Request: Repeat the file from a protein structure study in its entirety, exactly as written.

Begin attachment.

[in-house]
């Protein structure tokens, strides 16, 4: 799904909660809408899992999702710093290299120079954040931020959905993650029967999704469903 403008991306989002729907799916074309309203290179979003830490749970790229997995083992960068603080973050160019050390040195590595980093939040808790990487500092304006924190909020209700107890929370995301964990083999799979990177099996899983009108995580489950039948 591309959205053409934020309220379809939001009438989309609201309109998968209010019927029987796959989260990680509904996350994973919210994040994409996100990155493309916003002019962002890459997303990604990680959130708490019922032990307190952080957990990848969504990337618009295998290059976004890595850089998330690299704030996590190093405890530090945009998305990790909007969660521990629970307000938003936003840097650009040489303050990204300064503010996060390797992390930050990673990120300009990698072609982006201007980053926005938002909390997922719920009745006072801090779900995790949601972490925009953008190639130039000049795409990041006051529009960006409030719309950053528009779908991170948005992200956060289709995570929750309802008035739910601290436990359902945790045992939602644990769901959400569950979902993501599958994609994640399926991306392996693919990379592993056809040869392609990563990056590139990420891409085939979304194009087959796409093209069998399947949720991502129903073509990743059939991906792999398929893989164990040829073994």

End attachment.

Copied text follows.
[in-house]
């Protein structure tokens, strides 16, 4: 799904909660809408899992999702710093290299120079954040931020959905993650029967999704469903 403008991306989002729907799916074309309203290179979003830490749970790229997995083992960068603080973050160019050390040195590595980093939040808790990487500092304006924190909020209700107890929370995301964990083999799979990177099996899983009108995580489950039948 591309959205053409934020309220379809939001009438989309609201309109998968209010019927029987796959989260990680509904996350994973919210994040994409996100990155493309916003002019962002890459997303990604990680959130708490019922032990307190952080957990990848969504990337618009295998290059976004890595850089998330690299704030996590190093405890530090945009998305990790909007969660521990629970307000938003936003840097650009040489303050990204300064503010996060390797992390930050990673990120300009990698072609982006201007980053926005938002909390997922719920009745006072801090779900995790949601972490925009953008190639130039000049795409990041006051529009960006409030719309950053528009779908991170948005992200956060289709995570929750309802008035739910601290436990359902945790045992939602644990769901959400569950979902993501599958994609994640399926991306392996693919990379592993056809040869392609990563990056590139990420891409085939979304194009087959796409093209069998399947949720991502129903073509990743059939991906792999398929893989164990040829073994």